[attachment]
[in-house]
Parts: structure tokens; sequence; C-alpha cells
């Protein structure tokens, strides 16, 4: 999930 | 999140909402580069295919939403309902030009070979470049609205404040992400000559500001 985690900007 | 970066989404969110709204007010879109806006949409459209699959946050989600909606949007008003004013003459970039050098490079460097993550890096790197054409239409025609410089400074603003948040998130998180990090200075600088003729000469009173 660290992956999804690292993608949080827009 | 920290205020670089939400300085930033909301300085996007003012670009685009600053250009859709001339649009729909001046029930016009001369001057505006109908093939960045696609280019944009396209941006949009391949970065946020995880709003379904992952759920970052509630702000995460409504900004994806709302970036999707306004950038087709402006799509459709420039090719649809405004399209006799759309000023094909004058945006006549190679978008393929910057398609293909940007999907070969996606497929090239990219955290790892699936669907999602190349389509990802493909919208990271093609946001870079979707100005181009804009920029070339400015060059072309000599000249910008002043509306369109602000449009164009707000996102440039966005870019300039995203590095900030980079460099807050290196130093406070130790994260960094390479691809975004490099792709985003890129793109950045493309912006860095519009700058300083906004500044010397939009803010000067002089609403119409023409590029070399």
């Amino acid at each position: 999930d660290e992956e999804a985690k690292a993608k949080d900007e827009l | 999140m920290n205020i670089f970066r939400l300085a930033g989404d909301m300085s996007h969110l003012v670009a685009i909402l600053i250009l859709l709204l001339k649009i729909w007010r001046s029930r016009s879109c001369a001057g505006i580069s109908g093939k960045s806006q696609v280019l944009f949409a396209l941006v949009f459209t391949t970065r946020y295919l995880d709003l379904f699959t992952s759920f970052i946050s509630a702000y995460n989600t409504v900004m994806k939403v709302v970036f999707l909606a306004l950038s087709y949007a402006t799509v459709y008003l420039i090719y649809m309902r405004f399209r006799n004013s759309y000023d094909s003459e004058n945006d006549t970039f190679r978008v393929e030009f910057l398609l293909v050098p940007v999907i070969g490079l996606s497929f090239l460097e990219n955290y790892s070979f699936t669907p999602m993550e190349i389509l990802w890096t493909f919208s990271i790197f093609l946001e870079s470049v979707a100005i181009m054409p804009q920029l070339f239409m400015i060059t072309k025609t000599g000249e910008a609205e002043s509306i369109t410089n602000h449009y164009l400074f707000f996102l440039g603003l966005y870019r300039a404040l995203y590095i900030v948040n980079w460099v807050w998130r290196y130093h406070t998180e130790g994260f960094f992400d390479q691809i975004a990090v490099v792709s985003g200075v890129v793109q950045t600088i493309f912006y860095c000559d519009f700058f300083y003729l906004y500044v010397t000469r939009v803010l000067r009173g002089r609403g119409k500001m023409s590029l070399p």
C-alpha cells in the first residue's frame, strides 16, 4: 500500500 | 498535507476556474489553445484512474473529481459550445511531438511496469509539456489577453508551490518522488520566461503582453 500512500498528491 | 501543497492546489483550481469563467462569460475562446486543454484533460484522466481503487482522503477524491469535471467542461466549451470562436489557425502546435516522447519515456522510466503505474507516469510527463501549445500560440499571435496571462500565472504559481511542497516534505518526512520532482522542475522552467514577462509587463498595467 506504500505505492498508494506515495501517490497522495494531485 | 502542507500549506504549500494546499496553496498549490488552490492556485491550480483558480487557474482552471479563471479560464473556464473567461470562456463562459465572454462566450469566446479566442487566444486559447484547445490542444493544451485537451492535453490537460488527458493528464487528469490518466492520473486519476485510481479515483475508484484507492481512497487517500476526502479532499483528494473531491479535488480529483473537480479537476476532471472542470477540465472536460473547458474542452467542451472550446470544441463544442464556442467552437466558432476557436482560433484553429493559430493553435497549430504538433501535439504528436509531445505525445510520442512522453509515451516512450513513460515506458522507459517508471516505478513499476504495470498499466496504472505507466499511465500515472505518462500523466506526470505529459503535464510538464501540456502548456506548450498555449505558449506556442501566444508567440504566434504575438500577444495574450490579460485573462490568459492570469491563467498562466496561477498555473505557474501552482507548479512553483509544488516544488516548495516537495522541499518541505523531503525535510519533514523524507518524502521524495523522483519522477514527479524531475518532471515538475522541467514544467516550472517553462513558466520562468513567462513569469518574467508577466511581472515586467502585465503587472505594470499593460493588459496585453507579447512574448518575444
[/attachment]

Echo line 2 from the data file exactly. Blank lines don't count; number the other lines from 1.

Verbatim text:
Parts: structure tokens; sequence; C-alpha cells